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Lateral meniscus vertical tears are often seen with acute anterior cruciate ligament injuries. The inside-out technique of repairing the meniscal tear is currently the gold standard treatment. However, every technique has its own drawbacks. The inside-out technique has possible risk of infection and neurovascular complications. All-inside techniques are becoming increasingly popular. A novel all-inside technique and a variation of it for meniscus repair using an antegrade suture passer like a Knee Scorpion are described. These are cost effective using a 2-0 FiberWire for repair of vertical meniscal tears. This technique also provides a better control of reduction at tear site through tensioning the 2 suture limbs. It is cost effective, easy to use, and has less neurovascular complications as compared with the inside -out technique.
See video under supplementary data.
Lateral meniscus vertical tears are often seen with acute anterior cruciate ligament injury.
Knee-specific antegrade suture passers like the Knee Scorpion (Arthrex, Naples, FL) have been introduced that are more low profile to be used in tight spaces like the knee. They are used in repairing root tears of the menisci.
The described techniques are novel all-inside future repair techniques of lateral meniscus vertical tears using a knee scorpion and 2-0 FiberWire suture (Arthrex). There are 2 variations of the technique that have been described individually, depending on the location of the tear and the width of the meniscus. Technique A is used in tears that are in the red-white zone or where the posterior horn’s width is not greater than the length of the Knee Scorpion’s jaw. Technique B is used in cases in which the tear is in the red-red zone or the posterior horn width is more than the length of the Knee Scorpion’s jaw.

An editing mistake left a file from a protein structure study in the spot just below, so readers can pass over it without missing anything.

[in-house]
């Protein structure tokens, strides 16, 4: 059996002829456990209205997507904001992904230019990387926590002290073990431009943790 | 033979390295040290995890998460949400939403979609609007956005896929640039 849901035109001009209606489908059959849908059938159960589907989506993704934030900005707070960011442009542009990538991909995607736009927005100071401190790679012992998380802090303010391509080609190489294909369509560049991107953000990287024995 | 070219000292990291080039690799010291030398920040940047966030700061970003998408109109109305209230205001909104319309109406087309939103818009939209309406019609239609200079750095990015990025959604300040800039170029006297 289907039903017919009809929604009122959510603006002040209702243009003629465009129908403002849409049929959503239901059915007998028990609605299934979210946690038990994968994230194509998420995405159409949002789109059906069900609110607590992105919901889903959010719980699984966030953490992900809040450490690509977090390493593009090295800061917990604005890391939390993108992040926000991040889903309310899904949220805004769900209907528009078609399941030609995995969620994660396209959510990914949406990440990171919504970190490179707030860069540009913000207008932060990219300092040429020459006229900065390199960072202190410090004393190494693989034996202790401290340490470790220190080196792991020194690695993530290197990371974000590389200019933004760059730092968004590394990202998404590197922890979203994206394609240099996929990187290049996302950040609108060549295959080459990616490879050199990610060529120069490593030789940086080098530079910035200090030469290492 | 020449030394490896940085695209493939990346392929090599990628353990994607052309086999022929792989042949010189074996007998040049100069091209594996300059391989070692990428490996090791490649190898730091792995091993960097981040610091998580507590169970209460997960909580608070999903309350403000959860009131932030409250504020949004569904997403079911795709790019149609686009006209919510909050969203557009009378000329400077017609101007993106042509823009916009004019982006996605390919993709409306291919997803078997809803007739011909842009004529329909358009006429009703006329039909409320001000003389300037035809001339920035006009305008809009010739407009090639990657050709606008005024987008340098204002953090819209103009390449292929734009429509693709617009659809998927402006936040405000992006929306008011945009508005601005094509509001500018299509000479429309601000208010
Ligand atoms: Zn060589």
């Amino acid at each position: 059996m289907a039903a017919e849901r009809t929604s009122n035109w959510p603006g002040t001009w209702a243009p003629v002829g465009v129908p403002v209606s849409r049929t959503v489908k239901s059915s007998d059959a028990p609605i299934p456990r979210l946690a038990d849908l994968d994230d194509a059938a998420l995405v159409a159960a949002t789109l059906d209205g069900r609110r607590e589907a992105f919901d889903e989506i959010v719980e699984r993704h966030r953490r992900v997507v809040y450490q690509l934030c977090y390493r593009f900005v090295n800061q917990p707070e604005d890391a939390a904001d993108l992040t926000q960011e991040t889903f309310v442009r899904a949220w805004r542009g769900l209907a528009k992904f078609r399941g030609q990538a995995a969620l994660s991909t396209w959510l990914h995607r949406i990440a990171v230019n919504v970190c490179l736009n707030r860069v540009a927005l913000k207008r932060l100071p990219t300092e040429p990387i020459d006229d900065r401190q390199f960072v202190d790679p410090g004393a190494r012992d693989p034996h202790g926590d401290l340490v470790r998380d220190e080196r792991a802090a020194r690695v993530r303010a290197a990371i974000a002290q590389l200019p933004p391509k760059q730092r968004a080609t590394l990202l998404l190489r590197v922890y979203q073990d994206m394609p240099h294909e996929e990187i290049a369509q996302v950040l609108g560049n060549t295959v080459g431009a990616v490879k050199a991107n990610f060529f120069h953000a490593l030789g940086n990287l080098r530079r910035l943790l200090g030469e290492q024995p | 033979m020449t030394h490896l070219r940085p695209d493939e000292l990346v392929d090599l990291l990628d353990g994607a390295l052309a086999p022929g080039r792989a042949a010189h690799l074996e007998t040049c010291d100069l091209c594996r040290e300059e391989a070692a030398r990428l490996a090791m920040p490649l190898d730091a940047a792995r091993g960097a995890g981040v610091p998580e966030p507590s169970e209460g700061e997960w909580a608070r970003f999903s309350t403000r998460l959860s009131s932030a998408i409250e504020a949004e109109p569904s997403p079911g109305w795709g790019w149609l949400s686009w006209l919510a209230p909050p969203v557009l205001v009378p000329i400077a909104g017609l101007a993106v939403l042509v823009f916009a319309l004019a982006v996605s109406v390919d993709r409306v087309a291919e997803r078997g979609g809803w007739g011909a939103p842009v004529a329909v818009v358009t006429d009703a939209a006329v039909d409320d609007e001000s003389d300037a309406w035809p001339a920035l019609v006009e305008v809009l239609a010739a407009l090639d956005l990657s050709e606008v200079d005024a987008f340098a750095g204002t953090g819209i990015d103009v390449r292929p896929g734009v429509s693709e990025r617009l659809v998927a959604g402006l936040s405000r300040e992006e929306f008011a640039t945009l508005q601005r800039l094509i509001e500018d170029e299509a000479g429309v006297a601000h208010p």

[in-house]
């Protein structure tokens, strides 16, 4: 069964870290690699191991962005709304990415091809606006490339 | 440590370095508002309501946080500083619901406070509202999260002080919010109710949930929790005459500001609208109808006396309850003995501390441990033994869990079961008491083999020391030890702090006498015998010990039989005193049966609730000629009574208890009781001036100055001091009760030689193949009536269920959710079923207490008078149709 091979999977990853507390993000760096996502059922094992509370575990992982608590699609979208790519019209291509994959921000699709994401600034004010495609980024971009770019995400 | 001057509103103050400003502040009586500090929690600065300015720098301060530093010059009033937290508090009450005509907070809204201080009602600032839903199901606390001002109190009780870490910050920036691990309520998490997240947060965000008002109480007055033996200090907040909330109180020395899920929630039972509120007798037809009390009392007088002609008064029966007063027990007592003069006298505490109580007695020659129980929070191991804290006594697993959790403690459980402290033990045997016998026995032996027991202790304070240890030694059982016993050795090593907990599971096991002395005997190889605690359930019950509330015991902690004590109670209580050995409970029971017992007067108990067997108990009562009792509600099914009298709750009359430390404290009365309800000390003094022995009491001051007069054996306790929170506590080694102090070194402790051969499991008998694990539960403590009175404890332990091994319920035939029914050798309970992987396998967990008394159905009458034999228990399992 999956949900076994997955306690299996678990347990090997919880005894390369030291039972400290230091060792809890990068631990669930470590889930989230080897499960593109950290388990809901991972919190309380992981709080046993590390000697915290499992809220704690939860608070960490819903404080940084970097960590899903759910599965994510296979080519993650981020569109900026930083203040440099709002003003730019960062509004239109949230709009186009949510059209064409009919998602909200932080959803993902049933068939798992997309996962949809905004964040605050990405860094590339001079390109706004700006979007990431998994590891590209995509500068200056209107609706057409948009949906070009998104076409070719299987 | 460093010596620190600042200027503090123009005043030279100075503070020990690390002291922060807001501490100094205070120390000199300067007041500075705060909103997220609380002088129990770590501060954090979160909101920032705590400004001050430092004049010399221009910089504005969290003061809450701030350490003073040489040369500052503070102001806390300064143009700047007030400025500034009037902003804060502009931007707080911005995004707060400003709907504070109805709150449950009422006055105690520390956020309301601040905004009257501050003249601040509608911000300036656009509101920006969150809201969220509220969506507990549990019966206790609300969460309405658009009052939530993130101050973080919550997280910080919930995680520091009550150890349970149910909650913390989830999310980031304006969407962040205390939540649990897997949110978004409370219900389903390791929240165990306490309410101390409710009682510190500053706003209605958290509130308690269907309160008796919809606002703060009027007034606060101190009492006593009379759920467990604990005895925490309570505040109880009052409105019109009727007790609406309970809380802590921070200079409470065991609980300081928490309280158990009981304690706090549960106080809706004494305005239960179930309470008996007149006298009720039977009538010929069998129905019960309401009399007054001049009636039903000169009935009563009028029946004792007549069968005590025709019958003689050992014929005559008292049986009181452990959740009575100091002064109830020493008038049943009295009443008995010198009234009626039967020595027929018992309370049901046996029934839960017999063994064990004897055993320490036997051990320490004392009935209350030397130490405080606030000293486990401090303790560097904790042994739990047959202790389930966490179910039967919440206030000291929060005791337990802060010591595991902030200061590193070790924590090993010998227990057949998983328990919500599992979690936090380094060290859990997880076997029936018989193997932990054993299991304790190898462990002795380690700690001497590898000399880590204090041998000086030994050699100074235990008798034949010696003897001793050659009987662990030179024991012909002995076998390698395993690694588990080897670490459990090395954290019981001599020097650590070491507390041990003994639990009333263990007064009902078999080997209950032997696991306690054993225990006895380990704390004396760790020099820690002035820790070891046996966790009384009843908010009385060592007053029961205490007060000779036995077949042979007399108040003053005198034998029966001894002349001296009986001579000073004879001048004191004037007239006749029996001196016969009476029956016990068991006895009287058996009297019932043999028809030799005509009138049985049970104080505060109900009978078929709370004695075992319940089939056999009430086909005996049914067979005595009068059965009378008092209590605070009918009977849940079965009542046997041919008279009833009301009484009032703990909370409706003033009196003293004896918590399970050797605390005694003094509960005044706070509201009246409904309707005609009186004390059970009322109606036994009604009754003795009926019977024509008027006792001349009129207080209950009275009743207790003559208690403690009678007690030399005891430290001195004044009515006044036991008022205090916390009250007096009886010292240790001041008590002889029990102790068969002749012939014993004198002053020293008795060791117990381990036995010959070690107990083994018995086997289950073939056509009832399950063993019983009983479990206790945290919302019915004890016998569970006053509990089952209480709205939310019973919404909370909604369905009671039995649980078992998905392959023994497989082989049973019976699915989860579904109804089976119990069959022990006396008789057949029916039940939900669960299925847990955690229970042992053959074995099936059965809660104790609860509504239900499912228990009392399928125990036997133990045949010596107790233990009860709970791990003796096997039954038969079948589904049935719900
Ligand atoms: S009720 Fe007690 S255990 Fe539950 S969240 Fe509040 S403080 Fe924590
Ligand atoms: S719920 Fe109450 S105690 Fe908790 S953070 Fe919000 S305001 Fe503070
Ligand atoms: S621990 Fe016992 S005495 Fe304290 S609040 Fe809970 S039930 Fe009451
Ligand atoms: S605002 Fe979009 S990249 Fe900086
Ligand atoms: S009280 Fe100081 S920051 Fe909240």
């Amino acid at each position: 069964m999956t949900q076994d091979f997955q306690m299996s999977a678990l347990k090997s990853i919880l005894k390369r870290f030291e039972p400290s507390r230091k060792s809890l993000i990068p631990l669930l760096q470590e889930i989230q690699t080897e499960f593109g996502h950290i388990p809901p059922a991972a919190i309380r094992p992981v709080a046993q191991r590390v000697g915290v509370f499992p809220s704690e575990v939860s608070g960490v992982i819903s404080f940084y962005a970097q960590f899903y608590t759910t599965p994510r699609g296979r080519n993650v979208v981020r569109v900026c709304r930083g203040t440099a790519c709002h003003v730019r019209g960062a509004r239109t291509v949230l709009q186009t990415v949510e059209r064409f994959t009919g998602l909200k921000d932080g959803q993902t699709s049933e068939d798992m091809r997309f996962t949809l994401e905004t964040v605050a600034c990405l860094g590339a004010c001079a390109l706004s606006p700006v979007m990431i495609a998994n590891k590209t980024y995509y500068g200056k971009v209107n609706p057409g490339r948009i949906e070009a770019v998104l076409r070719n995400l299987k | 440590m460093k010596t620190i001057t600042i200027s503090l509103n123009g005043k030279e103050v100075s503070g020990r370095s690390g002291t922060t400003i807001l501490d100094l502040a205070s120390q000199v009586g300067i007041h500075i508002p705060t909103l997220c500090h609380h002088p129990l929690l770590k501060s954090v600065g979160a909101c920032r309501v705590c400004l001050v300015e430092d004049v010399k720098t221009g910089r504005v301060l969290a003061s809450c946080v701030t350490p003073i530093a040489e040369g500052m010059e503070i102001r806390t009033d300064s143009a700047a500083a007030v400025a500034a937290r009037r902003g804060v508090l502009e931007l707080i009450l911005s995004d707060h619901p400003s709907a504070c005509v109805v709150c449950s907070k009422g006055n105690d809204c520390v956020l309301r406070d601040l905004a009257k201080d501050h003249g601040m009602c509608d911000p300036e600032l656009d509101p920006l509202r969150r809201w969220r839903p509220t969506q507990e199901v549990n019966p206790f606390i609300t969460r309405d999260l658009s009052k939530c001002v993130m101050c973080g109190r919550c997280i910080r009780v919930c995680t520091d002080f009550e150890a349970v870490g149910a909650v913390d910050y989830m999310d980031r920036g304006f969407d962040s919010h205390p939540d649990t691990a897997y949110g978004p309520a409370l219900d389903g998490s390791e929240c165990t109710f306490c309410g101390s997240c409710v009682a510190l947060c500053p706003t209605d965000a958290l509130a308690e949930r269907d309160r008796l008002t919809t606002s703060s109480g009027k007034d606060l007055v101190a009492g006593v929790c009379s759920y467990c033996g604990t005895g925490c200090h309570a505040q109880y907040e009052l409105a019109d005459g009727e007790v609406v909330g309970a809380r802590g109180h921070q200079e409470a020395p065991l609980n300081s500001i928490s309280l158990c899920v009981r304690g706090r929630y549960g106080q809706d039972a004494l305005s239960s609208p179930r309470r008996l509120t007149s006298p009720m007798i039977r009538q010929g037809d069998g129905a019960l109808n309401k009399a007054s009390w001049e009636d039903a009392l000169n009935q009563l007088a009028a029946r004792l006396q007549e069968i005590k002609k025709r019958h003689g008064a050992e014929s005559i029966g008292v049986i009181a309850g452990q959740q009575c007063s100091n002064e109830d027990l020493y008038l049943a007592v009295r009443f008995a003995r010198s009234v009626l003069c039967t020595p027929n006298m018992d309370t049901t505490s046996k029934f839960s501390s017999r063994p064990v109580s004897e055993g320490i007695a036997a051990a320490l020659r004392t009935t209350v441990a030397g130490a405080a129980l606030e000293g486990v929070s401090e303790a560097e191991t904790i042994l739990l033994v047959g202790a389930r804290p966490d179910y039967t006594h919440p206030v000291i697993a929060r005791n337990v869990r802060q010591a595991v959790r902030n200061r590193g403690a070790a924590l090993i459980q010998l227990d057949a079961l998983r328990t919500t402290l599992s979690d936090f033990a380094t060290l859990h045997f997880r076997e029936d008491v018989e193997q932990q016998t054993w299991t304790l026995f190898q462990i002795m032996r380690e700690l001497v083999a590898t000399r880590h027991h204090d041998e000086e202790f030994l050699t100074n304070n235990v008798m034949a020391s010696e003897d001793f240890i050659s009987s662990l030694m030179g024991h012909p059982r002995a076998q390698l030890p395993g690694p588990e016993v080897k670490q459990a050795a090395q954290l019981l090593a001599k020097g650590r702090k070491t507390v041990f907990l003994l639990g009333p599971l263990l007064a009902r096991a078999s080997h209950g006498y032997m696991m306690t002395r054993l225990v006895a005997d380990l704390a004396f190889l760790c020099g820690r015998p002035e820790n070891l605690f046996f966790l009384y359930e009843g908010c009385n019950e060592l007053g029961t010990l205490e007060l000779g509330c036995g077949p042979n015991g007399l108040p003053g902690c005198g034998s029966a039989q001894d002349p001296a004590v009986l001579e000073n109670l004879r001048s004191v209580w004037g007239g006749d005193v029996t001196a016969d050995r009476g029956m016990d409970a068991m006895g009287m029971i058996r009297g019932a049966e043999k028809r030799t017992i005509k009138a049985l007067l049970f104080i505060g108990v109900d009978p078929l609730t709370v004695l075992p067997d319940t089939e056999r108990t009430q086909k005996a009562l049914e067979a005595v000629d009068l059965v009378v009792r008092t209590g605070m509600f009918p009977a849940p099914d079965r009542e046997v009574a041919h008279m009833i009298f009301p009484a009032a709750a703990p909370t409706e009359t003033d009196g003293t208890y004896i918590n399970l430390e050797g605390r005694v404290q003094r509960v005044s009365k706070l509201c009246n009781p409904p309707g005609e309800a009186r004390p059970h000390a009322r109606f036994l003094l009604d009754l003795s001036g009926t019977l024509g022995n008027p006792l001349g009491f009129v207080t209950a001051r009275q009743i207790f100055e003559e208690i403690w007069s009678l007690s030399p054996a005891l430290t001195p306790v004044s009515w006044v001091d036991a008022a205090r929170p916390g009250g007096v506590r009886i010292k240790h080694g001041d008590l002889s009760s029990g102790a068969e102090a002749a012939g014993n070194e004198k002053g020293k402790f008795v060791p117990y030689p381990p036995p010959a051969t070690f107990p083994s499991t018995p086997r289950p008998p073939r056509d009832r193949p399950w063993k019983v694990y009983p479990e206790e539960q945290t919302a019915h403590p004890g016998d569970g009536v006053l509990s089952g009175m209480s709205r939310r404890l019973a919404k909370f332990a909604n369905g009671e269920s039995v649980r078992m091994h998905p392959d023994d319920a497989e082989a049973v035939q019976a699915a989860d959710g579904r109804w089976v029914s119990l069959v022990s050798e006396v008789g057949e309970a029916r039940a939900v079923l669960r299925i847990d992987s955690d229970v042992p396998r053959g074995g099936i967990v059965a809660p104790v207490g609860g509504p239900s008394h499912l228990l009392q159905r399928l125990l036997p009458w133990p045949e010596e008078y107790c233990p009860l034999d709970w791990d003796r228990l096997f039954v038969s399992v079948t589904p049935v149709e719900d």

Technique A (With Video Illustration)
A standard anterolateral portal (portal A) of 1 cm in size is made in the soft spot and the arthroscope is introduced. The vertical tear in the lateral meniscus is identified. The joint space is opened up by giving a varus stress in a figure of 4 position on the operating table and the tear is visualized (Fig 1 A and B ). A 1-cm high horizontal medial portal (portal B) is made such that instruments can be introduced into the lateral compartment without scuffing the cartilage. The tear is freshened using a diamond rasp. A flexible PassPort Cannula (Arthrex) is introduced through portal B. The lower jaw of the Scorpion is loaded with a 2-0 FiberWire. The suture-loaded Knee Scorpion is then introduced through this portal. The jaws of the Knee Scorpion are opened and the meniscal tissue grasped till beyond the tear. The jaws are closed to secure the meniscal tissue and scorpion needle advanced to retrieve the FiberWire through the upper jaw (Fig 1 C and D). The scorpion is pulled back through the portal. The FiberWire is released from the scorpion. This secures the bite through the peripheral part of the meniscus beyond the tear (Fig 1 E and F). The Knee Scorpion is again loaded with the inferior arm of the FiberWire that passes under the meniscus. The meniscal tissue central to the tear is grasped again with the scorpion and jaws closed. The FiberWire is retrieved by advancing the needle of scorpion (Fig 1 G and H), and the scorpion is withdrawn. The FiberWire is released from the scorpion, leaving 2 ends of the FiberWire passing through near and far ends of the meniscal tissue around the tear (Fig 1I). Taking the peripheral part of the FiberWire as a post, a knot is tied in the peripheral part of meniscus with a knot pusher and a total of 3 knots tied (Fig 1 J and K). The FiberWire is cut flush with knot with the help of a suture cutter (Fig 1 L and M).